• Allison Bernard was 23 years old at the time of her disappearance (Supplied: AFP) (AFP)Source: AFP
The family of Allison Bernard are hoping for answers after the Queensland Coroners Court announced an inquest into her disappearance.
Sarah Collard

13 Jan 2021 - 5:59 PM  UPDATED 13 Jan 2021 - 5:59 PM

A coronial inquest will be held in July into the suspicious disappearance of Allison Bernard, almost eight years after she was declared a missing person.

The young mother was last alive in February 2013 leaving a tavern in the small town of Coen in Cape York with a non-Indigenous man.

The 23-year-old disappeared between Archer River, near Coen on her way to her hometown Kowanyama. There have been no sightings since she disappeared.

Authorities conducted extensive ground and air searches and combed the countryside where Allison was last seen but failed to find any trace of her.  

Ms Bernard's uncle Teddy says he was close to his niece and her two young children and said her disappearance has continued to haunt the family.

"She was actually on our way back to Kowanyama from Weipa. She was traveling back a couple of days earlier for her oldest son's fifth birthday," he told NITV News.

“Alison has two beautiful kids...We're all still trying to figure out what happened."

The Kunjen, Kokoberra and Kokomenjen man said the disappearance has been tough on the family, with several close relatives dying without knowing what happened.

"Allison's grandmother just recently passed away last year and the not knowing what happened to her granddaughter -I might die one day still waiting to have any answers." 

Ms Bernard was staying with relatives and it was only when she didn't return after several days and no-one had heard from her that her uncle reached out to authorities. 

He said he fears the worst, that Allison – or Neridine as she was known to family — may have been murdered.

"We're all having these hopes that she might be alive but at the same time some of us are thinking that she might been met with foul play." he said.

Mr Bernard said the family hopes a coroner's investigation will uncover more details.

"We would like to know what happened. Even if someone did the unthinkable... Tell someone...at least we could bring her remains back," he said.

"We might get something out of this, some answers. We would like to know what happened - even if someone did the unthinkable... Tell someone then at least we could bring her remains back and be buried in a more respectable way."

Ms Bernard's disappearance is still an active missing persons case, and family met with Queensland Police on Wednesday.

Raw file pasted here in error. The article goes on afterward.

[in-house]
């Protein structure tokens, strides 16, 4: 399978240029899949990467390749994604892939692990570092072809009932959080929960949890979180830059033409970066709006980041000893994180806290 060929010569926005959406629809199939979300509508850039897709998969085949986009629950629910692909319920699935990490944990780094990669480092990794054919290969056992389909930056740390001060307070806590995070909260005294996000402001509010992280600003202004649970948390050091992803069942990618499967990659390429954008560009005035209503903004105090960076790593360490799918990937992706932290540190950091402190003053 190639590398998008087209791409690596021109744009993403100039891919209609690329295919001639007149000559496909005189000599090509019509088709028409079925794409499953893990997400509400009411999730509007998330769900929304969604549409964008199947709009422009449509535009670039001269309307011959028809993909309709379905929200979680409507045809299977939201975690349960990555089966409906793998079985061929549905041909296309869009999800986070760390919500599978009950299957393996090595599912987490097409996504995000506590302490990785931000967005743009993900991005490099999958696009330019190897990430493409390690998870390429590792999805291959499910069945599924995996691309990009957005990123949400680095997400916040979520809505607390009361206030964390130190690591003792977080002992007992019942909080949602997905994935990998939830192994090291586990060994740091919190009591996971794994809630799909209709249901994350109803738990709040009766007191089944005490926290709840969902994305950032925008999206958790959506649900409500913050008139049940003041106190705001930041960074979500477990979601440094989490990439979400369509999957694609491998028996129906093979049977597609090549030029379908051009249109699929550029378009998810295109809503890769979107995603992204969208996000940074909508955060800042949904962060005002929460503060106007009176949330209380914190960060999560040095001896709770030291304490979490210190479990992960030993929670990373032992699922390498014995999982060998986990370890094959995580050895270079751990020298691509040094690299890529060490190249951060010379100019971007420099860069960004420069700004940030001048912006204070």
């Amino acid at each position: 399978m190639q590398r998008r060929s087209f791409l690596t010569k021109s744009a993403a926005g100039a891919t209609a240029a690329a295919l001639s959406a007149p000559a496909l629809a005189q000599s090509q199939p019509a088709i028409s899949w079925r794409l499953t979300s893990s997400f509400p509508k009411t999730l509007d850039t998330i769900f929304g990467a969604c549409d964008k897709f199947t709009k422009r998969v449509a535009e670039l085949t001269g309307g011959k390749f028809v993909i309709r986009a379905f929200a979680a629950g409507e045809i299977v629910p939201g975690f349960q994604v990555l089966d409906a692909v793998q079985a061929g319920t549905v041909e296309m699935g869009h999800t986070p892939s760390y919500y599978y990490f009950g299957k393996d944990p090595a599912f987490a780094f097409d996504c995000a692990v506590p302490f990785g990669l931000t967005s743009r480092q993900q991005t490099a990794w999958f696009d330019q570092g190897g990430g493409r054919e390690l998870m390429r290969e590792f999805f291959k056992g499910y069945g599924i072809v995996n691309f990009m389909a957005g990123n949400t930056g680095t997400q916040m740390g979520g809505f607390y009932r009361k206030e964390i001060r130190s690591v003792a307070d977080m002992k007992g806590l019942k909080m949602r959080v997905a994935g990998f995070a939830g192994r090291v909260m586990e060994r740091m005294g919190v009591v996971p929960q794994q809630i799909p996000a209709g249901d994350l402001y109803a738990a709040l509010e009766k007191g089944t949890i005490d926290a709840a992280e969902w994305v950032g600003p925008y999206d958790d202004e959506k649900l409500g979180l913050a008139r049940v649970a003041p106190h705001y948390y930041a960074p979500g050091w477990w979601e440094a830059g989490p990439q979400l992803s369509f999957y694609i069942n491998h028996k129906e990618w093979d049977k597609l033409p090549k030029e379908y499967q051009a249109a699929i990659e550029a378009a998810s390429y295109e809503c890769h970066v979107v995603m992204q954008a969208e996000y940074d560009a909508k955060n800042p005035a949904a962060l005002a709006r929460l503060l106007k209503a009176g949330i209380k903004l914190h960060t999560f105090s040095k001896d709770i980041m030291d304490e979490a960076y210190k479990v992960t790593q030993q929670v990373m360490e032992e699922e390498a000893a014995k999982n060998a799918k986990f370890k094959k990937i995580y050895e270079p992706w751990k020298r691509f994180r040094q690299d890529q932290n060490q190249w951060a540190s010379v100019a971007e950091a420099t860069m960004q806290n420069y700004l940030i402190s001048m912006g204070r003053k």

"They said the case will remain open while they investigate. But [The investigation] It was pretty quiet, after the first 12 months." Teddy said.

Our women's lives 'must mean more'

Women's advocate and Sisters Inside CEO Debbie Kilroy has been pushing for a coronial inquest along with the Bernard family and others.

She wrote to the coroner last year requesting a coronial inquest into Allison's disappearance, writing a coronial inquest could investigate the circumstances of Allison's death as well as look at other cases of suspicious disappearances. 

"An inquest can bring a focused systemic and prevention lens to the potential underlying causes and circumstances of Allison's disappearance." She wrote in her letter. 

"[Focus on] Patterns of disappearances and or deaths of Aboriginal and Torres Strait Islander women in similar circumstances in the Cape York region and other regions in Queensland."  

She said she welcomed the news that the Northern Coroner would now investigate  but feared too much time has passed. 

"At least it's being looked at now," Debbie Kilroy said. 

"That's a step in the right direction. However, by the time this happens, it will be eight years on and it's going to be very difficult to expose or uncover what actually happened to Allison on that night.

Ms Kilroy said too many Indigenous women faced violence and harm and believed that police had not properly investigated the disappearance. 

"Aboriginal and Torres Strait Islander women's lives must mean more. They must mean more than they do now." Debbie Kilroy said. 

 "I believe that because of the fundamental racist policing and the violence of policing, not only in this country but around the world that if an Aboriginal woman, indigenous woman disappears, that she's invisible," she said. 

"Aboriginal and Torres Strait Islander women's lives must mean more."

A spokesperson for the Coroners Court of Queensland told NITV News that an extensive multi-year search for Ms Bernard covered more than 36 thousand square kilometres across remote areas of the state.

They said that two officers were then sent to the Cape in 2019 to make further enquiries, with the findings leading to the Northern Coroner's determination that an inquest finally be conducted.

The inquest will begin in Cairns on June 7.

Anyone with information that may help police locate Allison is urged to call Crime Stoppers on 1800 333 000.